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Monday, September 17, 2012

Doing the Math to Fight Childhood Obesity

No hope of succeeding.
Dieters often use online calorie calculators to stay true to their weight-loss plan. Translating the concept to the population health arena, researchers at Columbia University's Mailman School of Public Health created the Caloric Calculator to help policymakers, school district administrators, and others assess the potential impact of health policy choices on childhood obesity.

Select a target population (middle-school-age boys, for example) and the Caloric Calculator tells you the percentage of this group who are obese (18%) and the average daily calorie cuts necessary to meet two goals: returning them to obesity levels for that population in the year 2000 and the early 1970s (109 and 237 kcal, respectively).

The user can then choose from a menu of 14 interventions: 30 minutes of daily PE time, for example, would reduce 49 kcal; eliminating one can of soda would cut an additional 136 kcal; and restricting television time by 60 minutes would cut another 106 kcal. Each time an intervention is added, the Calculator displays a graph illustrating the cumulative impact on obesity goals. In this example, both goals are met.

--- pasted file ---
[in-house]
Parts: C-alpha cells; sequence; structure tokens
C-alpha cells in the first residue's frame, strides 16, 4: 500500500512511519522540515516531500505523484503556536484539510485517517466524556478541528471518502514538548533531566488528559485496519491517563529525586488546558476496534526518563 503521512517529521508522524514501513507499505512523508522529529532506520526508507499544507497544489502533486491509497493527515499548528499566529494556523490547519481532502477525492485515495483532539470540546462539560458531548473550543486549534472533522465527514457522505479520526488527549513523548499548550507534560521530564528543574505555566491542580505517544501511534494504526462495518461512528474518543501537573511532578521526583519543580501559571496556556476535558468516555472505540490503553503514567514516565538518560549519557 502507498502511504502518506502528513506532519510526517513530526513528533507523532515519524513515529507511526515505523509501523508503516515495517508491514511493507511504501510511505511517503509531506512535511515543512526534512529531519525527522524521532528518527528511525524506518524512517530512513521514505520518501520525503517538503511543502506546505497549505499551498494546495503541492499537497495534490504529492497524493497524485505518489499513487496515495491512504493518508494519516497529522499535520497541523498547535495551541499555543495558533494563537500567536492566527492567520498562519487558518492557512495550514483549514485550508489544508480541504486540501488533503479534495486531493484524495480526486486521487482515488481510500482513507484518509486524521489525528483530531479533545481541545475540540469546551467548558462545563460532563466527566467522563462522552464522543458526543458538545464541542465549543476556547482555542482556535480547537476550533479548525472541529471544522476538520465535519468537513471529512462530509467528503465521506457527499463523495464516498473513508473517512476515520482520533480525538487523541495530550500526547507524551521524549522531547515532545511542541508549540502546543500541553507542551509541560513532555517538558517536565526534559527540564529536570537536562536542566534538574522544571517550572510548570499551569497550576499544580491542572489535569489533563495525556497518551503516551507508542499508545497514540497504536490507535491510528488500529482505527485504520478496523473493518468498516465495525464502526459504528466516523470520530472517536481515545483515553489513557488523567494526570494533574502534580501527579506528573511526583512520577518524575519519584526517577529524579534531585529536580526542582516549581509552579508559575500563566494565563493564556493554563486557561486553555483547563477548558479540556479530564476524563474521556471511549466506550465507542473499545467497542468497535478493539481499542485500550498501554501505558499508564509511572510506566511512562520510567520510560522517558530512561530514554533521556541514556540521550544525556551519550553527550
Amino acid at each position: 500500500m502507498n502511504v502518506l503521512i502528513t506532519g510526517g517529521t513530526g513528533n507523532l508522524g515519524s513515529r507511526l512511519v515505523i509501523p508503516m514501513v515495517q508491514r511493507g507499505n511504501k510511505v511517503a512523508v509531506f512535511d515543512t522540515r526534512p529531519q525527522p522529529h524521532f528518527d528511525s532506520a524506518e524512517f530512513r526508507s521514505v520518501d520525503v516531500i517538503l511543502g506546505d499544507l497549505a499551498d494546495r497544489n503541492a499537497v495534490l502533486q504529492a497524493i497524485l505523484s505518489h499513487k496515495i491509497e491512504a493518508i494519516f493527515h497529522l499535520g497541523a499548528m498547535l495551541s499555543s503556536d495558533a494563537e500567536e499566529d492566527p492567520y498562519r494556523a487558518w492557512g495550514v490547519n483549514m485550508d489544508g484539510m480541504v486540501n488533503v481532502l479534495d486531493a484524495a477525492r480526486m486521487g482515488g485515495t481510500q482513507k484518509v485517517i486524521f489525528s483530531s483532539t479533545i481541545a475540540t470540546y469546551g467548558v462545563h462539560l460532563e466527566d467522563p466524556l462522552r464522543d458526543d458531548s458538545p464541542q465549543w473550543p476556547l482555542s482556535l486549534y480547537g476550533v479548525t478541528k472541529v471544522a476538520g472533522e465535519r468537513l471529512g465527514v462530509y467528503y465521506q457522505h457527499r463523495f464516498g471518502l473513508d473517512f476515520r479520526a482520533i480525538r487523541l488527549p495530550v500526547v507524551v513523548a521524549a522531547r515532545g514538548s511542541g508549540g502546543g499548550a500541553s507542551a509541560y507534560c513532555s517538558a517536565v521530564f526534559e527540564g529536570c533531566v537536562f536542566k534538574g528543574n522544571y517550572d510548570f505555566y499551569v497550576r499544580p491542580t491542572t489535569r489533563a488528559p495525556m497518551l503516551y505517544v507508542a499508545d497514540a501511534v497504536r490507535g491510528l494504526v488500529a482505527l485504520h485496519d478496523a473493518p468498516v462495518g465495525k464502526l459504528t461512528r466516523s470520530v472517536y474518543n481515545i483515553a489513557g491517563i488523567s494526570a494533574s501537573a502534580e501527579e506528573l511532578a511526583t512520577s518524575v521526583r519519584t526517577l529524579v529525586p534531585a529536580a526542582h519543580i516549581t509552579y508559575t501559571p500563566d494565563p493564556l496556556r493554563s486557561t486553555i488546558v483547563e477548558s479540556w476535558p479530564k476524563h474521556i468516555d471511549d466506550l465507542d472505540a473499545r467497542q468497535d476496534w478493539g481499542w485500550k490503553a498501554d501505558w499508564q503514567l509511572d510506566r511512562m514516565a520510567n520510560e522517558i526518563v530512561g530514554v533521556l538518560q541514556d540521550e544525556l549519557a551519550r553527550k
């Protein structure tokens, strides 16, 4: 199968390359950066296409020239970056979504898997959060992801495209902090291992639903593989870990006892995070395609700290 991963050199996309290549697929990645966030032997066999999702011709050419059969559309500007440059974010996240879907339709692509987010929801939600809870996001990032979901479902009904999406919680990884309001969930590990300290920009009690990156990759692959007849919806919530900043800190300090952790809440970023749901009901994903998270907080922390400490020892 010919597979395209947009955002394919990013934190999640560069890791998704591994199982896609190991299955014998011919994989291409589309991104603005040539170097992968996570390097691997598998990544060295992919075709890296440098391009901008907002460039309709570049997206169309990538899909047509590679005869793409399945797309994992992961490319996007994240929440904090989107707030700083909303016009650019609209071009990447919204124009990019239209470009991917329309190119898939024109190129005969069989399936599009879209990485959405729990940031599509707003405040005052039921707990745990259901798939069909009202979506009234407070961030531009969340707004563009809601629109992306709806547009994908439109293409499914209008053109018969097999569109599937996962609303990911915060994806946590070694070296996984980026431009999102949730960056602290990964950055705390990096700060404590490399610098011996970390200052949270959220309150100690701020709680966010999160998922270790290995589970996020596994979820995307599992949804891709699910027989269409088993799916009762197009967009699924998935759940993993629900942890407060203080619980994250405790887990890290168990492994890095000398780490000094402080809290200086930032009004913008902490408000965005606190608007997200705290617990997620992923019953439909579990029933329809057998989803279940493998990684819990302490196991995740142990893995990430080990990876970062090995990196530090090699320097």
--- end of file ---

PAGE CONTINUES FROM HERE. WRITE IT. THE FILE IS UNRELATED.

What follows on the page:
"While childhood obesity can sometimes seem like an insurmountable problem, there are many proven interventions that can make a difference. The Caloric Calculator shows that, when implemented in combination, they add up to what is needed," says Claire Wang, MD, ScD, Assistant Professor in the Department of Health Policy & Management, who led the development of the tool.

While the Caloric Calculator is geared for policymakers, it may also prove useful to parents and teachers who want to be informed about the relative merits of ways to fight childhood obesity in their community.
As if people are numerate enough for this to make a difference.

They are not.

It won't.

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